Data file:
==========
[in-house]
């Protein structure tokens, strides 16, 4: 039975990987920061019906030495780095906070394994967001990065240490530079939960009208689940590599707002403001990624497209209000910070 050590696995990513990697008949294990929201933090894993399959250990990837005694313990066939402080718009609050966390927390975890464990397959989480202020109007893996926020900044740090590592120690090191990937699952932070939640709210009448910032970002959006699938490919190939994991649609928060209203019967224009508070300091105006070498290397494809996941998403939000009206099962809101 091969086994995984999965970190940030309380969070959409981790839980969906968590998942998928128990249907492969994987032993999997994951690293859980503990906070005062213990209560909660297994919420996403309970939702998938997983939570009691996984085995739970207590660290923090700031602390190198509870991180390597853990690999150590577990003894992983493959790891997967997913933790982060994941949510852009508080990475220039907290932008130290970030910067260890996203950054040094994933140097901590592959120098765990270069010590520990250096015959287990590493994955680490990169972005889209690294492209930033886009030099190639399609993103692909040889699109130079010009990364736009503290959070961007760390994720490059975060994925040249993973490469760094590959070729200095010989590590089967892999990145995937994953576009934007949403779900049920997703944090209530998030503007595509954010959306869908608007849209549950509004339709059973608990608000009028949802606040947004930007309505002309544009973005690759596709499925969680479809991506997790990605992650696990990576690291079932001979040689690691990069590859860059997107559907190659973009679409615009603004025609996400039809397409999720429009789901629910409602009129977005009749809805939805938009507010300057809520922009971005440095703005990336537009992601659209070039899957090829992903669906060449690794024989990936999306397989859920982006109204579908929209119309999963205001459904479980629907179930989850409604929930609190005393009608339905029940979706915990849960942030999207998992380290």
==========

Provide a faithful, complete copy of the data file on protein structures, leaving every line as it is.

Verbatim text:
[in-house]
């Protein structure tokens, strides 16, 4: 039975990987920061019906030495780095906070394994967001990065240490530079939960009208689940590599707002403001990624497209209000910070 050590696995990513990697008949294990929201933090894993399959250990990837005694313990066939402080718009609050966390927390975890464990397959989480202020109007893996926020900044740090590592120690090191990937699952932070939640709210009448910032970002959006699938490919190939994991649609928060209203019967224009508070300091105006070498290397494809996941998403939000009206099962809101 091969086994995984999965970190940030309380969070959409981790839980969906968590998942998928128990249907492969994987032993999997994951690293859980503990906070005062213990209560909660297994919420996403309970939702998938997983939570009691996984085995739970207590660290923090700031602390190198509870991180390597853990690999150590577990003894992983493959790891997967997913933790982060994941949510852009508080990475220039907290932008130290970030910067260890996203950054040094994933140097901590592959120098765990270069010590520990250096015959287990590493994955680490990169972005889209690294492209930033886009030099190639399609993103692909040889699109130079010009990364736009503290959070961007760390994720490059975060994925040249993973490469760094590959070729200095010989590590089967892999990145995937994953576009934007949403779900049920997703944090209530998030503007595509954010959306869908608007849209549950509004339709059973608990608000009028949802606040947004930007309505002309544009973005690759596709499925969680479809991506997790990605992650696990990576690291079932001979040689690691990069590859860059997107559907190659973009679409615009603004025609996400039809397409999720429009789901629910409602009129977005009749809805939805938009507010300057809520922009971005440095703005990336537009992601659209070039899957090829992903669906060449690794024989990936999306397989859920982006109204579908929209119309999963205001459904479980629907179930989850409604929930609190005393009608339905029940979706915990849960942030999207998992380290």